Incentives boosting Colorado manufacturing, aerospace sectors

An employee works in a manufacturing plant.

Colorado is experiencing a significant boost in the number of aerospace and manufacturing companies considering incentives to expand within the state, representing a majority of the nearly 12,000 jobs for which state officials offered tax credits in the most recent fiscal year.

Michelle Hadwiger, director of global business development for the Colorado Office of Economic Development and International Trade, offered an update to the Colorado Economic Development Commission Monday about the state’s efforts in the fiscal year that ended July 1. At a high level, the state could see as many as 11,674 jobs created over the next eight years if all 38 of the firms considering job-growth incentive tax credits and Strategic Fund incentives accept the offers, which are paid on a per-job basis only after positions are created and staffed.

So far, 29 of the 38 firms have accepted the state’s incentives, while nine offers remain pending, Hadwiger said. More than 11,000 of the jobs and potential jobs are tied to the state’s job growth incentives tax credit, in which employers get a tax credit equal to 50% of their Federal Insurance Contributions Act tax payment for each of the eight years in which the job is filled.

The coming and potential jobs span a range of industries, from food and agriculture to financial services to infrastructure. But three sectors represent the lion’s share of the positions — aerospace (3,715), information technology (3,248) and manufacturing (3,053).

Why incentives are boosting particular industries

Hadwiger attributed the boost in incentivized aerospace jobs, including expansions of Intuitive in Colorado Springs and Think Orbital in the metro Denver area, largely to OEDIT’s decision to hire retired Air Force Gen. Robert Beletic as its aerospace and defense manager. Aerospace long has been considered a priority industry, but the high-paying sector, in which Colorado has more workers per capita than any other state, is becoming an even bigger target for public and private economic-development leaders.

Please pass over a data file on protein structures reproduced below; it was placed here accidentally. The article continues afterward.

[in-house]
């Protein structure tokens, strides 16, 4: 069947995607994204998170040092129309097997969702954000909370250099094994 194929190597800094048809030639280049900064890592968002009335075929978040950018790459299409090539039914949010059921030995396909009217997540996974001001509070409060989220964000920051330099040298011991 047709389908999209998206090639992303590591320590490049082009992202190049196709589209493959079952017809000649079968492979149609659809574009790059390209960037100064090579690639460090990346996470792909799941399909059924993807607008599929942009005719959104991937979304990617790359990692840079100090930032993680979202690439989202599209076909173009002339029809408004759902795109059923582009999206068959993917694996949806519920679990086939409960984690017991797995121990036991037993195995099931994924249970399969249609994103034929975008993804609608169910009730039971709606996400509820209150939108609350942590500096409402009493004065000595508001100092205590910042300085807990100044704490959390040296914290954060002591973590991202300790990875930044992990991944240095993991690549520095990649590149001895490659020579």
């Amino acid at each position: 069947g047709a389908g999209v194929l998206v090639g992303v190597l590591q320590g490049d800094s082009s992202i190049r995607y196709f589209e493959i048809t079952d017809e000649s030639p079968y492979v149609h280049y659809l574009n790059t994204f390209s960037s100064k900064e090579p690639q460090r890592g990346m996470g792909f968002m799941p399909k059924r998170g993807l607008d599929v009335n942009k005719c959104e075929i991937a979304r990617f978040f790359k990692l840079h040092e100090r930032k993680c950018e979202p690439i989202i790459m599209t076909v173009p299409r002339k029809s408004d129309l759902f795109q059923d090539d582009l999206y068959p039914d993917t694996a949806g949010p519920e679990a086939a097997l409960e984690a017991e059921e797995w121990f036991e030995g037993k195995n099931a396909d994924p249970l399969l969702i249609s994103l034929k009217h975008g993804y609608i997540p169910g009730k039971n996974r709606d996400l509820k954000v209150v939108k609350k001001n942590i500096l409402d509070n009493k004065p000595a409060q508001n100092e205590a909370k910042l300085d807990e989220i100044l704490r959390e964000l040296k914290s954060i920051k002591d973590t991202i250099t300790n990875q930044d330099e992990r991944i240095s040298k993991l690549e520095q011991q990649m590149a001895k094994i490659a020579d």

Meanwhile, she tied the growth in manufacturing jobs to the significant incentives that the federal government is offering to try to re-shore jobs through myriad recent infrastructure funding bills, including the Inflation Reduction Act and the CHIPS and Science Act. Colorado’s big wins over the past year have included the announcement by Massachusetts-headquartered semiconductor-industry materials producer Entegris that it would construct a manufacturing center in northwest Colorado Springs and add 597 jobs there.

Michelle Hadwiger is global business development manager for the Colorado Office of Economic Development and International Trade.

“We’re going to see a significant increase in manufacturing overall in America because of these factors,” Hadwiger told the EDC.

Semiconductor sector push

Hoping to capitalize on that trend, the Legislature this year passed a law that sets aside $75 million over the next five years to attract relocations and expansions of companies in the semiconductor and advanced-manufacturing industries.  House Bill 1260 offers refundable tax credits for actions such as hiring new employees or spending on research and development, and it allows local governments to work through the state to set up “CHIPS Zones” in which the incentives can be offered.

EDC members on Thursday approved the first of those CHIPS Zone, designating an area in Fort Collins that already is home to nine semiconductor-industry companies employing several thousand workers, including two firms seeking federal CHIPS incentives. Daniel Salvetti, OEDIT’s semiconductor industry manager, said that officials believe the incentives offered through this new zone could generate $650 million in capital expansion and more than 100 new jobs.

One area in which the state is not seeing growth in incentivized jobs is the bioscience sector, for which the EDC approved tax credits for only 275 possible positions this past fiscal year, Hadwiger said.  Though Colorado outpaced the country with a 4.5% annual average rate of job growth in the sector from 2017-21, private-equity investment in the national industry has fallen off dramatically in the past few years, and Colorado has been affected by that trend as well.

Across all sectors, El Paso County saw the largest number of incentivized projects during the 2022-23 fiscal year, with eight, followed by Boulder County with five and Weld County with four, Hadwiger noted. The broader metro Denver area was the target of four incentive offers to companies that have not yet zeroed in on a single location, while Denver and Adams counties specifically are potential sites for three projects each.